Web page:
It is easy to imagine that conservation efforts would lose support once Cape Sable sparrow DNA can be preserved and kept for the rare chance that it may prove useful in the future. We might have a gut feeling that it is nevertheless important to preserve the natural world, but how can we rationally justify this?
From a Jewish standpoint, additional factors enter the picture. The Torah prohibits taking both a mother bird and her young from the nest: "If you happen across a bird's nest... Do not take the mother bird together with the children" (Deut. 22:6). The 13th century scholar Nachmanides explained that taking a mother bird together with its young indicates that one does not care for the perpetuation of the species -- since it destroys two generations of animal life and leaving no possibility of future descendants from either. This is therefore forbidden.
Which begs the question: Why is it so important to care for the perpetuation of the species? The answer is alluded to in a statement by King Solomon: "Look at the work of God, for who can rectify that which he has damaged?' (Ecclesiastes 7:13)."
The Midrash explains: "At the time when God created Adam, He took him around the trees of the Garden of Eden. God said to him, 'Look at My works, how beautiful and praiseworthy they are! Everything that I created, I created for you. Take care that you do not damage and destroy My world, for if you damage it, there is no one to repair it afterwards!'" (Midrash - Kohelet Rabbah 7)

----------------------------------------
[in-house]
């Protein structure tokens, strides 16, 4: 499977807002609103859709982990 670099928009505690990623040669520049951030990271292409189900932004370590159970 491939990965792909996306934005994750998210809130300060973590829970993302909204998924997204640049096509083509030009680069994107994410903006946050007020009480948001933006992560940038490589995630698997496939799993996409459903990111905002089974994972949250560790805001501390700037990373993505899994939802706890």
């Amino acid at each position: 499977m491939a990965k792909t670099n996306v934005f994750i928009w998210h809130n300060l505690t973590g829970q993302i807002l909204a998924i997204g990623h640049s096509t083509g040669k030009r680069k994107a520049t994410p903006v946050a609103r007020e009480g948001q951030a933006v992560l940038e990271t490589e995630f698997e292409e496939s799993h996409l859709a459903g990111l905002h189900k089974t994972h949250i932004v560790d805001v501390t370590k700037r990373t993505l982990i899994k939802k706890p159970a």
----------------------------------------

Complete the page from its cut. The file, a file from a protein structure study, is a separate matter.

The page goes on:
If the world is some sort of random accident, then there is little reason to save animals from extinction. Given the small odds that it may prove to have some vital use for man, and with modern cloning technology, all we need to save is its DNA.
Society is plagued by a disease called "Disposability."
However, if one believes that the universe was created with meaning and purpose, then everything is precious. The Midrash spells this out: "Even things which appear to you to be superfluous in the world, such as flies, fleas and mosquitoes, are also part of the creation of the world. God performs His operations through the agency of all of them, even through a snake, mosquito or frog." (Midrash - Genesis Rabbah 10:7)
Indeed, sometimes a species' purpose may be obvious, such as with the African clawed frog. But even when no purpose is apparent to us, we can be sure that one nevertheless does exist.
Today, society is plagued by a disease called "Disposability." We have forgotten the principle that "everything has value." When a toaster breaks, we buy a new one. When a shirt tears, we get a new one. And how do we subconsciously carry this into our relationships? When a marriage is dull, do we get a new one?
Our lives are filled with objects, items, people and ideas. Each has its own purpose and meaning, waiting to be discovered. Everything is a special gift from God.
The world is not disposable. Each species of animal did not "just happen." God intended it to be. And it is our obligation to preserve it.